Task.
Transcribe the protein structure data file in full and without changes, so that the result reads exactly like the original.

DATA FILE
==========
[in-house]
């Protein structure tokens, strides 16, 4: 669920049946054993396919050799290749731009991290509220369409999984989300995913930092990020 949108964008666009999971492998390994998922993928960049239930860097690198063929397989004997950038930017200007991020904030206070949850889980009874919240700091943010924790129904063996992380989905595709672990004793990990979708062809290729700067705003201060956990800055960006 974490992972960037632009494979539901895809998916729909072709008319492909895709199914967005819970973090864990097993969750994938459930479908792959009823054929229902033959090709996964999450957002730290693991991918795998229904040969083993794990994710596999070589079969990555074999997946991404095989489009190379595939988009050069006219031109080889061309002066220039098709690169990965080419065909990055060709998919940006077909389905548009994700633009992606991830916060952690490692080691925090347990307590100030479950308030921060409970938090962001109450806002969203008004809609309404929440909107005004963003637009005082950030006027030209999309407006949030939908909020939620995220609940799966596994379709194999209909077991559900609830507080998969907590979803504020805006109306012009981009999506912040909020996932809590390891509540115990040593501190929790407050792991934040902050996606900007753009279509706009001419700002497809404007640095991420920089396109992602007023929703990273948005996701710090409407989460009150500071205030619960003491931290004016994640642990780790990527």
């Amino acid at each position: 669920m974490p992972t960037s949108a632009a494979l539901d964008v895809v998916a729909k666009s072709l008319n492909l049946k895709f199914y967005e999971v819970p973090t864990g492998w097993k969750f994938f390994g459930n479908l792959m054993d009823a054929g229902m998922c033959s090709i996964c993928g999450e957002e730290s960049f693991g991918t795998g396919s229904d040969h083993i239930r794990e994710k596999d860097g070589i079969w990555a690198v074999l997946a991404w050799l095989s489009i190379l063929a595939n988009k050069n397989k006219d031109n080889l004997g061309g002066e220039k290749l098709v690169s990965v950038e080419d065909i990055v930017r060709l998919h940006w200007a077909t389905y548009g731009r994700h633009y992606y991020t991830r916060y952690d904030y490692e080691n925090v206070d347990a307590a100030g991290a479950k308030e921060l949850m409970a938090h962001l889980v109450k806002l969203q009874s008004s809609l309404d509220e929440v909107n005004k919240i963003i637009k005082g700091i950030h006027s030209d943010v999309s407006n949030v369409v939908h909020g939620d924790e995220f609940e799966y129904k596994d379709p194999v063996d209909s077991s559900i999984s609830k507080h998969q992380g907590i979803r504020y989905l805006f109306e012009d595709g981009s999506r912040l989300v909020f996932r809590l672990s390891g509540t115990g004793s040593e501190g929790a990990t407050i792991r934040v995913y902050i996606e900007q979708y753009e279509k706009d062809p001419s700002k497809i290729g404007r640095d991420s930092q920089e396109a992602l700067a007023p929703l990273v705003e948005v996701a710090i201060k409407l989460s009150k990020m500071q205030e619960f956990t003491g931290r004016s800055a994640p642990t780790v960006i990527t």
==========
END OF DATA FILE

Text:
[in-house]
């Protein structure tokens, strides 16, 4: 669920049946054993396919050799290749731009991290509220369409999984989300995913930092990020 949108964008666009999971492998390994998922993928960049239930860097690198063929397989004997950038930017200007991020904030206070949850889980009874919240700091943010924790129904063996992380989905595709672990004793990990979708062809290729700067705003201060956990800055960006 974490992972960037632009494979539901895809998916729909072709008319492909895709199914967005819970973090864990097993969750994938459930479908792959009823054929229902033959090709996964999450957002730290693991991918795998229904040969083993794990994710596999070589079969990555074999997946991404095989489009190379595939988009050069006219031109080889061309002066220039098709690169990965080419065909990055060709998919940006077909389905548009994700633009992606991830916060952690490692080691925090347990307590100030479950308030921060409970938090962001109450806002969203008004809609309404929440909107005004963003637009005082950030006027030209999309407006949030939908909020939620995220609940799966596994379709194999209909077991559900609830507080998969907590979803504020805006109306012009981009999506912040909020996932809590390891509540115990040593501190929790407050792991934040902050996606900007753009279509706009001419700002497809404007640095991420920089396109992602007023929703990273948005996701710090409407989460009150500071205030619960003491931290004016994640642990780790990527």
């Amino acid at each position: 669920m974490p992972t960037s949108a632009a494979l539901d964008v895809v998916a729909k666009s072709l008319n492909l049946k895709f199914y967005e999971v819970p973090t864990g492998w097993k969750f994938f390994g459930n479908l792959m054993d009823a054929g229902m998922c033959s090709i996964c993928g999450e957002e730290s960049f693991g991918t795998g396919s229904d040969h083993i239930r794990e994710k596999d860097g070589i079969w990555a690198v074999l997946a991404w050799l095989s489009i190379l063929a595939n988009k050069n397989k006219d031109n080889l004997g061309g002066e220039k290749l098709v690169s990965v950038e080419d065909i990055v930017r060709l998919h940006w200007a077909t389905y548009g731009r994700h633009y992606y991020t991830r916060y952690d904030y490692e080691n925090v206070d347990a307590a100030g991290a479950k308030e921060l949850m409970a938090h962001l889980v109450k806002l969203q009874s008004s809609l309404d509220e929440v909107n005004k919240i963003i637009k005082g700091i950030h006027s030209d943010v999309s407006n949030v369409v939908h909020g939620d924790e995220f609940e799966y129904k596994d379709p194999v063996d209909s077991s559900i999984s609830k507080h998969q992380g907590i979803r504020y989905l805006f109306e012009d595709g981009s999506r912040l989300v909020f996932r809590l672990s390891g509540t115990g004793s040593e501190g929790a990990t407050i792991r934040v995913y902050i996606e900007q979708y753009e279509k706009d062809p001419s700002k497809i290729g404007r640095d991420s930092q920089e396109a992602l700067a007023p929703l990273v705003e948005v996701a710090i201060k409407l989460s009150k990020m500071q205030e619960f956990t003491g931290r004016s800055a994640p642990t780790v960006i990527t």